05/21/2014 09:58 am ET Updated Jul 21, 2014

Encountering History on Sacred Ground

Jin Lee

In the work to create the National September 11 Memorial Museum, we consciously applied the idea that an emotionally safe encounter with difficult history, experienced through the lens of memory, can inspire and change the way people see the world and the possibility of their own lives.

Not all history museums are situated at the very site where history was made. The specificity of our location requires that we focus intently on what happened here. And so, our primary obligation is to tell the story of what happened on September 11 here in lower Manhattan -- and also at the Pentagon, in the sky above us, and in Somerset County, Pennsylvania. We examine the historical context that led up to the attacks, including the bombing of the World Trade Center (WTC) eight years earlier here at this site. We chronicle the days, weeks, and months that followed in the wake of the 9/11 attacks in an effort to place those events in both an American and a global historical narrative, and to try to understand their ongoing legacy.

At the heart of our program, we remember those who were killed at the WTC site both in 2001 and in February 1993, as well as those who perished at the Pentagon and near Shanksville, Pennsylvania on 9/11.

But we also focus on the extraordinary response to these events -- by uniformed rescue personnel, New Yorkers, Americans from every state, and indeed the world community.

We do all of this inside a space that is an archaeological site. Set within the remnant foundations of the World Trade Center, this is a museum containing artifacts that is itself housed within an artifact. And so, the experience of the September 11 Memorial Museum is multi-dimensional: a place of learning, commemoration, and reflection set within a space of palpable authenticity.

These multiple functions -- commemoration, education, and inspiration -- have defined the work of creating the National September 11 Memorial Museum.

In telling our story, our charge was to provide a sense of historical context. This tragedy was not the result of a natural disaster; 9/11 was planned and perpetrated by human beings. In the effort to address who did this and why, we consulted scholars, historians, and experts in various fields to locate the artifacts, images, and content that could most effectively and accurately tell this story.

As an educational institution, our commitment is to the narration of fact-based history. This museum strives to establish a level of literacy about the historical context for the events of September 11, the nature of the world in which we live, the reality of terrorism, and the often incompatible political forces that remain in tension with one another. We also acknowledge that this story is not over yet -- that our collective understanding of the long-term impact of 9/11 will continue to evolve.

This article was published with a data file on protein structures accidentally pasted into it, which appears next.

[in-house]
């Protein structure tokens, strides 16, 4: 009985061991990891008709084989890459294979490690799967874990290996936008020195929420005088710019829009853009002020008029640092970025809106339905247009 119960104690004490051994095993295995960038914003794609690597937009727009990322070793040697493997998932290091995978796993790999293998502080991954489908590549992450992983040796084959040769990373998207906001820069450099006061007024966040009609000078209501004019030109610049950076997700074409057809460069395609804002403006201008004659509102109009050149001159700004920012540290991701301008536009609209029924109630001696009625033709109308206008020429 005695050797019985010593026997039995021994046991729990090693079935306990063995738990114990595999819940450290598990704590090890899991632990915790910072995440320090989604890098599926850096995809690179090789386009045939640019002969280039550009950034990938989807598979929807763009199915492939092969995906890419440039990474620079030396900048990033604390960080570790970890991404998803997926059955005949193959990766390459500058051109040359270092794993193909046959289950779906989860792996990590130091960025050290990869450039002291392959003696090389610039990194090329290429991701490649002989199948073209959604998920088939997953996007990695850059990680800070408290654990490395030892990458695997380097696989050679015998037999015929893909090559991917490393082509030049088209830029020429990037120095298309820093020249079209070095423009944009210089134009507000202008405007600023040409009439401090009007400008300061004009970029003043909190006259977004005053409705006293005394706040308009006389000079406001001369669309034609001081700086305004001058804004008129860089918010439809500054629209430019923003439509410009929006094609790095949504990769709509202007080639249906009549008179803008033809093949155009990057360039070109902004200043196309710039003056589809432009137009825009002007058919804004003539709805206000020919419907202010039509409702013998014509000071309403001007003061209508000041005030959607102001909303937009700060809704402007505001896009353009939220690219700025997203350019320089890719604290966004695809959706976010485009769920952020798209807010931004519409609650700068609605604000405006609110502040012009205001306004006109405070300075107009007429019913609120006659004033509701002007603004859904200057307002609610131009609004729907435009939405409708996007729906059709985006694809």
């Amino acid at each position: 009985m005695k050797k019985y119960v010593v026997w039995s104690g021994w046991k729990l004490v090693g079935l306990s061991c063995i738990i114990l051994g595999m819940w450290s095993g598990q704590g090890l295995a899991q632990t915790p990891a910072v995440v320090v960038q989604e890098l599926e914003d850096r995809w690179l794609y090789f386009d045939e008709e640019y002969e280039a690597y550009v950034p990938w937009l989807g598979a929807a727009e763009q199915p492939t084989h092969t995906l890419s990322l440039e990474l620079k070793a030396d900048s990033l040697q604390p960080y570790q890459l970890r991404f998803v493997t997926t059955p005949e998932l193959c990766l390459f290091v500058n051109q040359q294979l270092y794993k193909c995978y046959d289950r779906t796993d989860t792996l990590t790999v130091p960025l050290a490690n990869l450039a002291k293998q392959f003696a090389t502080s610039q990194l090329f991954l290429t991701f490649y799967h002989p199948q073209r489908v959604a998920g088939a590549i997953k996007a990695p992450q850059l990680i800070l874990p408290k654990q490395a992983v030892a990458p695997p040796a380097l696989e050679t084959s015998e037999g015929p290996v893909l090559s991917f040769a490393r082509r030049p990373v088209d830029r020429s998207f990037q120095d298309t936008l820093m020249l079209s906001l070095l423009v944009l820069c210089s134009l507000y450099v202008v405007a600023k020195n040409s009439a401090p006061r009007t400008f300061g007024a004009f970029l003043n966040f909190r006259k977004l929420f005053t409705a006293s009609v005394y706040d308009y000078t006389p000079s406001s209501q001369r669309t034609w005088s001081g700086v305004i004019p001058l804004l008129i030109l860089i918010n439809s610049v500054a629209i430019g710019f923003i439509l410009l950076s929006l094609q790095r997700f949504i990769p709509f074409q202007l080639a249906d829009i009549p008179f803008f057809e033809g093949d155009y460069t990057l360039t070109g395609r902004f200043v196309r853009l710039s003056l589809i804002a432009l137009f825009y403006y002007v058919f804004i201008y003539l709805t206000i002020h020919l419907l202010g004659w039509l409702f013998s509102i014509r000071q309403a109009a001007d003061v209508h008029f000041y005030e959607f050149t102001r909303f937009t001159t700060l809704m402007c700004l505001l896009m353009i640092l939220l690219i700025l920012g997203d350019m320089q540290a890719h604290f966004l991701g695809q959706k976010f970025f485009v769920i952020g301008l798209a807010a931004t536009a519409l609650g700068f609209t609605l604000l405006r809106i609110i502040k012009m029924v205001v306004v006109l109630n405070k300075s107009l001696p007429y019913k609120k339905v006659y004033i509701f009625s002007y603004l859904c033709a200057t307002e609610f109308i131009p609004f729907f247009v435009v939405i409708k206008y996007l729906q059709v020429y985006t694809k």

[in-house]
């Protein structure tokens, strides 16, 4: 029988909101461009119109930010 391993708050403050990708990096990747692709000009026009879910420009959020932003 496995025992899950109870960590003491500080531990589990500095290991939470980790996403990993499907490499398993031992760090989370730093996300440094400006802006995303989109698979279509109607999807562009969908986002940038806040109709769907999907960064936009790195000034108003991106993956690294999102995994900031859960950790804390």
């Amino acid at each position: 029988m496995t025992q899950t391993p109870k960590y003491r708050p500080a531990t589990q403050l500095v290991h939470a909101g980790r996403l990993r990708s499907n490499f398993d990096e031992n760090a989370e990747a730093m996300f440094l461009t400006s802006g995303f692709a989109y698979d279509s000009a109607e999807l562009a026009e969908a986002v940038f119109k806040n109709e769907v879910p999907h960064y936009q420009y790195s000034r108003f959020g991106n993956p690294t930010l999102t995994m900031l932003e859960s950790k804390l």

But the September 11 Memorial Museum isn't only about documenting history. It is about understanding our humanity. In so many ways, the Museum is as much about 9/12 as it is about 9/11.

We tell stories of people who acted with extraordinary kindness and compassion: helping strangers evacuate; refusing to leave colleagues behind, even if doing so meant certain death; running into danger, selflessly, so others could live; volunteering at Ground Zero, doing whatever one could.

We understand that a significant percentage of our visitors will be coming here -- to this site, to this memorial museum -- as a kind of pilgrimage, in an act of bearing witness. And so, our focus is on the very real impact of this particular act of terrorism on the lives of very real people, and their families, friends, colleagues and communities.

In the end, the story we tell is about the people affected by this event. This is a story about people like us -- who got up in the morning and went to work or boarded a plane, and got caught in the vortex of global events. In our memorial exhibition, In Memoriam, you meet these people.

With reverence, care, and dedication, our staff has worked with families and friends of the victims as well as partners like the Voices of September 11th, StoryCorps and the 9/11 Tribute Center to compile portraits and to secure as much documentary material as possible about every individual killed as a result of the 9/11 and 1993 attacks. Where family members, friends, former colleagues, and others have left us recorded remembrances of their loved ones, we have excerpted brief audio clips so that we can be introduced to these people by those who knew them best.

In the space of this Museum, the number 2,983 is not an abstraction. Here is a cross-section of humanity: ages two-and-a-half to 85, people from over 90 nations, workers in every sector of the economy. In the memorial exhibition, we remember people for how they lived, rather than how they died.

At the heart of this Museum is a fundamental conviction: that bearing witness to the unimaginable is the only way to imagine a way beyond it.

Ultimately, the September 11 Memorial Museum is a place for understanding ourselves and the world in which we live. It is place for all of us, set within the foundations of the World Trade Center -- at the epicenter of Ground Zero -- to begin to imagine together the kind of world we want to build for the generations that will follow us.